Join us for a talk by Kanak Mani Dixit, Author, Journalist and Founding Editor of Himal Southasian magazine, based in Kathmandu.
The concept of Southasian regionalism is under attack before it has even got a fair hearing. It has always been received with skepticism by the various governments for its potential to challenge the all-powerful notion of the nation-state. With the arrival of Narendra Modi on the stage, he has proceeded to weaken the SAARC organization, a weak regional entity which nevertheless indicated the governmental ‘buy-in’ of the idea of regionalism. The cancellation of the 19th SAARC Summit meant to be held in Islamabad, at the instigation of New Delhi, was the best indication of the weakening Southasian regionalism. It followed up on the pointed words by Indian Prime Minister Modi at the 18th SAARC Summit in Kathmandu, where he said that the bonds between countries of the region would grow “through SAARC or outside it, among us all or some of us”. This weakening of the Southasian concept is unfortunate because, all said and done, it is an idea that promotes both social justice as well as multiple, complementary and accommodating identities. Instead, we have sharper borders and harsher rhetoric. If we value the idea of historical India in the modern era, then we must work to strengthen the idea of Southasian regionalism.
Kanak Mani Dixit, is a journalist, writer, civil rights activist and Founding editor of the Himal Southasian regional review magazine, as well as publisher of the Nepali language weekly Himal Khabarpatrika. He has degrees in Law (Delhi University), International Relations and Journalism (Columbia University). He has been a journalist since 1971, and worked in the United Nations Secretariat between 1982 and 1990. Lately, he has been engaged in civil rights activism in relation to peace, democracy and human rights in Nepal. Himal Southasian was begun as a Himalayan magazine in 1987 and transformed into a Southasian periodical in 1996. Since then, through the pages of the magazine, Dixit has been engaged in the quest to define the Southasian space and identity. He is also a political commentator on Nepal affairs, in the Nepali language dailies, in Himal Khabarpatrika, The Nepali Times and (as a columnist) The Kathmandu Post.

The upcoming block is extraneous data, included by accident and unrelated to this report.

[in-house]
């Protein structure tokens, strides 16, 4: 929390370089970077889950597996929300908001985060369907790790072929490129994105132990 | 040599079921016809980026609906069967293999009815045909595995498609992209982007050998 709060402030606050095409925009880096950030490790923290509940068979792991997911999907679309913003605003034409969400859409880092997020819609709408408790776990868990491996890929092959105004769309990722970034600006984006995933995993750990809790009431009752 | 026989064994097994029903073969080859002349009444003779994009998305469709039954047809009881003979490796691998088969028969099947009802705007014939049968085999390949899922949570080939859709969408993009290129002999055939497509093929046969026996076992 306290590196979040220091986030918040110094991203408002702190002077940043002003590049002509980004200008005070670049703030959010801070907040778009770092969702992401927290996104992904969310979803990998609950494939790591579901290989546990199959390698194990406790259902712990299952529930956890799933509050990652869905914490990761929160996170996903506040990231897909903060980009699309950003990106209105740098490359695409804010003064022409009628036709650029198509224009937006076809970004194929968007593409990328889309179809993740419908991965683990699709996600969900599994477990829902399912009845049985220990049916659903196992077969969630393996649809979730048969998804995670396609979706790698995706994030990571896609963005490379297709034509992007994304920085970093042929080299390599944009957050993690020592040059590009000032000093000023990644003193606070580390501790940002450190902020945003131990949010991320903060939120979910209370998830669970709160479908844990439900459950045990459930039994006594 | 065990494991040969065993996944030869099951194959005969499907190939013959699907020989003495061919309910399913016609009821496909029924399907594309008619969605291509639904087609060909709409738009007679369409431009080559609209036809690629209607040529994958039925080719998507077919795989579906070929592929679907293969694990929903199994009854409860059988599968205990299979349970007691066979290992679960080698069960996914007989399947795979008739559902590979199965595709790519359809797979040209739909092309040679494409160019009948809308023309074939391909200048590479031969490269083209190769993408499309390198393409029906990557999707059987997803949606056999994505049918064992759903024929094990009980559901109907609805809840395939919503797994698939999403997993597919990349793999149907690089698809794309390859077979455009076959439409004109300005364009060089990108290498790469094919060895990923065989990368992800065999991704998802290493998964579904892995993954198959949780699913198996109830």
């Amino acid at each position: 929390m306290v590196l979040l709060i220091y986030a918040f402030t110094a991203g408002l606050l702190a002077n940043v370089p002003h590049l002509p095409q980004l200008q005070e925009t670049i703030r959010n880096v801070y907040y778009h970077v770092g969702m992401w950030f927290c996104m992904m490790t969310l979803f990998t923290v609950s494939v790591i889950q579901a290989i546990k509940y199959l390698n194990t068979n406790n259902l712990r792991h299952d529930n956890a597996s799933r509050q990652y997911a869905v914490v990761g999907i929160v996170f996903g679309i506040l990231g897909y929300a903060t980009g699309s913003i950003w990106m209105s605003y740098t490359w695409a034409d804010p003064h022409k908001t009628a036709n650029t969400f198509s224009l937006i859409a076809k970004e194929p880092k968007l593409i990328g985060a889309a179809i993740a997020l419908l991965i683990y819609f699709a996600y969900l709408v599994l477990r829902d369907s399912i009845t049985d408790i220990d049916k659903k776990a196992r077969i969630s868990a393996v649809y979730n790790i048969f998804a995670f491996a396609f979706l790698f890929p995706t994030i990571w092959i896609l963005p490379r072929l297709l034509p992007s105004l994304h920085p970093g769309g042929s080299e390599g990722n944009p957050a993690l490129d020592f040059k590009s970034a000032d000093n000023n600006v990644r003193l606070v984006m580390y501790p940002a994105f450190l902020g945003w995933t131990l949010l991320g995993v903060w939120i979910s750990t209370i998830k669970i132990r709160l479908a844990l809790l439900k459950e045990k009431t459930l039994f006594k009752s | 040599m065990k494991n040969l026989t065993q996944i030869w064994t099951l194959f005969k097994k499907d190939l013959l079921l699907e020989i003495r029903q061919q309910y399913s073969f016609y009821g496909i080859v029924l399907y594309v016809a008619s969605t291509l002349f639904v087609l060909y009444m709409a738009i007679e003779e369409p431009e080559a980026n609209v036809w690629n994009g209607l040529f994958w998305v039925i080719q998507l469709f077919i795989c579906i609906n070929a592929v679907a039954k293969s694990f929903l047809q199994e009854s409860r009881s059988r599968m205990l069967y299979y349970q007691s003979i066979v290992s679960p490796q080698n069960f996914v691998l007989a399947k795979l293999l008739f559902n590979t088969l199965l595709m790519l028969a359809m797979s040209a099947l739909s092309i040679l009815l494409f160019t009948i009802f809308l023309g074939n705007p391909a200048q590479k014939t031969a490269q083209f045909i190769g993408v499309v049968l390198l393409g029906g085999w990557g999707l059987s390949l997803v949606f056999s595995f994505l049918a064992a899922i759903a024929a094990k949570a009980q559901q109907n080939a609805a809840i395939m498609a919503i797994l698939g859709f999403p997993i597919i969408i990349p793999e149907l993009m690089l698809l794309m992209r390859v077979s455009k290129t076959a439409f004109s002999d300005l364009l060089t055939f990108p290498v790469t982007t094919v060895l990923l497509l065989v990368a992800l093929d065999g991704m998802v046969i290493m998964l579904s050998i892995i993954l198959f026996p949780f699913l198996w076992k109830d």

Beyond journalism, Dixit is linked to the Film Southasia festival of documentaries, Spinal Injury Sangha-Nepal, Shikshyak magazine for Nepal’s school teachers, and the Jagadamba printing press. He is also involved in activities related to libraries and archiving (through the Madan Puraskar Pustakalaya), social science education (Social Science Baha), human rights (the Accountability Watch Committee), public transport (Sajha Yatayat), architectural preservation (the Kathmandu Valley Preservation Trust), and activities broadly in the cultural sphere through the Himal Association, the YalaMaya Kendra and other organisations.
Dixit is translator of Bishweshwor Prasad Koirala’s Atmabrittanta: Late Life Reflections and is a children’s author, including of the much-translated work, The Adventures of a Nepali Frog and the more recent Every Which Way up Everest. Having contributed to several Southasian anthologies, he is also author of two works of political commentary, Dekheko Muluk (‘The Country I See’, Jagadamba Prakashan) and Peace Politics of Nepal (Himal Books). Some of Dixit’s writings are archived at www.kanakmanidixit.com.